Trayce Jackson-Davis Wants Gold Medal With USAB As Recruitment Heats Up

USA Basketball

ST. CATHARINES, ONTARIO — Trayce Jackson-Davis made the 12-man team that is representing the USA here at the FIBA Americas U18 Championship.

And he feels anything short of a gold medal this week would be a failure for Team USA.

"Oh, most definitely," the 6-foot-10, 228-pound forward said here after Sunday's 103-75 win over the Dominican Republic. "We came here with no other plans but to win that gold."

He added: "It's a really great experience playing with some of the best players in the country. You always gotta be ready when your name is called but we got it done tonight, and we're just on a quest for the gold."

Jackson-Davis is the son of former NBA power forward Dale Davis, who has been an inspiration and role model for his son.

"It's a great help," Trayce said. "He teaches me things, he helps me out with stuff. But he's always there and he tries to help me be better every day."

Jackson-Davis isn't the only USA teammate with an NBA dad. Point guard Cole Anthony, who went for 18 points against the DR, is the son of former NBA point guard and current analyst Greg Anthony.

"I would assume he does the same thing [with his dad]," Jackson-Davis said.

Anthony and Jackson-Davis—along with teammates Armando Bacot, Tyrese Maxey, and Rocket Watts—were also members of the 2018 USA Basketball Junior National Select Team that took part in the NCAA Next Generation Sunday at the 2018 NCAA Final Four.

Jackson-Davis, who will play at Peach Jam next month with his Spiece Indy Heat club, has attracted a slew of coaches to Canada as well.

"Purdue, Michigan State, Indiana, Iowa and then a few others were here for me as well," he said.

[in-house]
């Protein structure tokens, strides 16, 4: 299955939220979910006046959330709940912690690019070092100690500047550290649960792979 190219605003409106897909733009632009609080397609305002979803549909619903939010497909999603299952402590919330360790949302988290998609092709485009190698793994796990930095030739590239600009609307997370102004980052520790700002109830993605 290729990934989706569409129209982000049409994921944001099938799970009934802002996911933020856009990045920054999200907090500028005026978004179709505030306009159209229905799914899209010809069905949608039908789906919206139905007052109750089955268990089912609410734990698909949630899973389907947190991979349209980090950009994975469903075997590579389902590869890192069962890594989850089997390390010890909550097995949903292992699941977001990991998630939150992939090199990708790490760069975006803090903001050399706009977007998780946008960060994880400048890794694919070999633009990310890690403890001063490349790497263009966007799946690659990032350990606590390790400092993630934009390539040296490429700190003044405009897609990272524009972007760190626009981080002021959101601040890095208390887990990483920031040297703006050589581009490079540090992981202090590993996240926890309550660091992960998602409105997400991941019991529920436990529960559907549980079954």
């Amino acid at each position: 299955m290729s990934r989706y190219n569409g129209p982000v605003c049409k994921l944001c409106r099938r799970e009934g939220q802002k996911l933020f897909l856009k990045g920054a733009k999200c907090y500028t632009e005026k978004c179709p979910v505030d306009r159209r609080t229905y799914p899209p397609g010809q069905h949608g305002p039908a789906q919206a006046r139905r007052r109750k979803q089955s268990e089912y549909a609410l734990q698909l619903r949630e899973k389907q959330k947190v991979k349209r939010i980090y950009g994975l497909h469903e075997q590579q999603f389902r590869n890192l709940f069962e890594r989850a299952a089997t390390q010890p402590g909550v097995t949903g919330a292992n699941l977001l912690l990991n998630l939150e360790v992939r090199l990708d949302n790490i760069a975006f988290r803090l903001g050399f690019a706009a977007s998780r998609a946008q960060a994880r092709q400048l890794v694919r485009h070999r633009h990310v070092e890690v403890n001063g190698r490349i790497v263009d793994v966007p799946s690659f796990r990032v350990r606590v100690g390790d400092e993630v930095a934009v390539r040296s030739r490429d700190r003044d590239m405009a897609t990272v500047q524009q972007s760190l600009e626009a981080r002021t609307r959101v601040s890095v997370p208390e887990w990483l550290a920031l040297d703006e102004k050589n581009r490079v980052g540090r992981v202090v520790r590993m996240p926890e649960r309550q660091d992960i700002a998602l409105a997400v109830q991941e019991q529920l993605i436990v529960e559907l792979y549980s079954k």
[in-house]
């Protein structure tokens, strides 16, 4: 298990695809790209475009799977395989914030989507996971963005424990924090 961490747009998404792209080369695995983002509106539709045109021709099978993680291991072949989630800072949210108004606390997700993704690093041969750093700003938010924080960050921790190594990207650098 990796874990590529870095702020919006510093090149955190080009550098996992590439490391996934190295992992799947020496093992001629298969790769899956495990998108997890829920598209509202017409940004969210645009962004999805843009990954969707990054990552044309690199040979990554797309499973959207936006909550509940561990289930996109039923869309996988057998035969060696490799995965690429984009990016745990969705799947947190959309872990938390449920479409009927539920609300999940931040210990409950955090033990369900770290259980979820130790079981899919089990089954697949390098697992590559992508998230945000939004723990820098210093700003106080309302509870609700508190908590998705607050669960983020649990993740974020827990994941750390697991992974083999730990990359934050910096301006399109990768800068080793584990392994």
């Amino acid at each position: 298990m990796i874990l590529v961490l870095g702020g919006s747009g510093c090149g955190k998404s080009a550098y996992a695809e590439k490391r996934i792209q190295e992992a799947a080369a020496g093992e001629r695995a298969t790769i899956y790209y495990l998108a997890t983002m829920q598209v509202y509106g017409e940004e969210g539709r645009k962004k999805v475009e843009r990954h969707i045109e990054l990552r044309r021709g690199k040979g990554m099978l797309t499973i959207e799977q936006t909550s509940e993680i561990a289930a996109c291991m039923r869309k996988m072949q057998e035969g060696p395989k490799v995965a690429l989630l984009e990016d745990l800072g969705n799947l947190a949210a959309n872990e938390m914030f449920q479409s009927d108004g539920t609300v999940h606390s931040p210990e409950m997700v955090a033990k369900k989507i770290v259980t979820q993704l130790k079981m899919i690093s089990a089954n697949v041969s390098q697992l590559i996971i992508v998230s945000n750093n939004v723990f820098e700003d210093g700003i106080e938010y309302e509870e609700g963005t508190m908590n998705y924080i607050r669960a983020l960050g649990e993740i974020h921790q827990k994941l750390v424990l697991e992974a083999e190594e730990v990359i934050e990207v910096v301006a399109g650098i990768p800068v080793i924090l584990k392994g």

Indiana is the clubhouse leader to land Jackson-Davis, a Greenwood, Indiana, native who attends Cedar Grove High School. Assistant Tom Ostrom was on hand for Jackson-Davis on Sunday.

"Indiana, they're recruiting me pretty hard," he said. "Yeah, it's crazy. Their fans are crazy; they really want me to go there bad."

Indiana scored big-time in the late signing period by landing another Indiana native in Romeo Langford, a projected one-and-done shooting guard. That, in turn, has helped momentum with other local recruits like Jackson-Davis.

“[Langford] has an impact just because the IU fans are buzzing again and they have something to cheer for,” Jackson-Davis told “Not that they didn’t [before], but they have something big to cheer for. So they want me to follow in his footsteps and I think that’s what they’re trying to get to so that they could keep the IU teams [consistently] good and never go down again.”

The Langford recruitment has also had an impact on recruits like Trendon Watford, who was cut before the 12-man USA roster was finalized. 

Other schools haven't given up on him, though. Iowa planned to have a coach here every day of the week for Jackson-Davis, and Michigan State, Purdue, and Clemson were among the others on hand. Georgia, Memphis, and UCLA are also involved.

"Georgia is working pretty hard, Memphis is, too," he said. "They're all working pretty hard."

He added: "My recruitment's still wide open. I'll probably cut down the list to five or seven in August."

Adam Zagoria is a Basketball Insider who runs and contributes to The New York Times. Follow Adam on Twitter.

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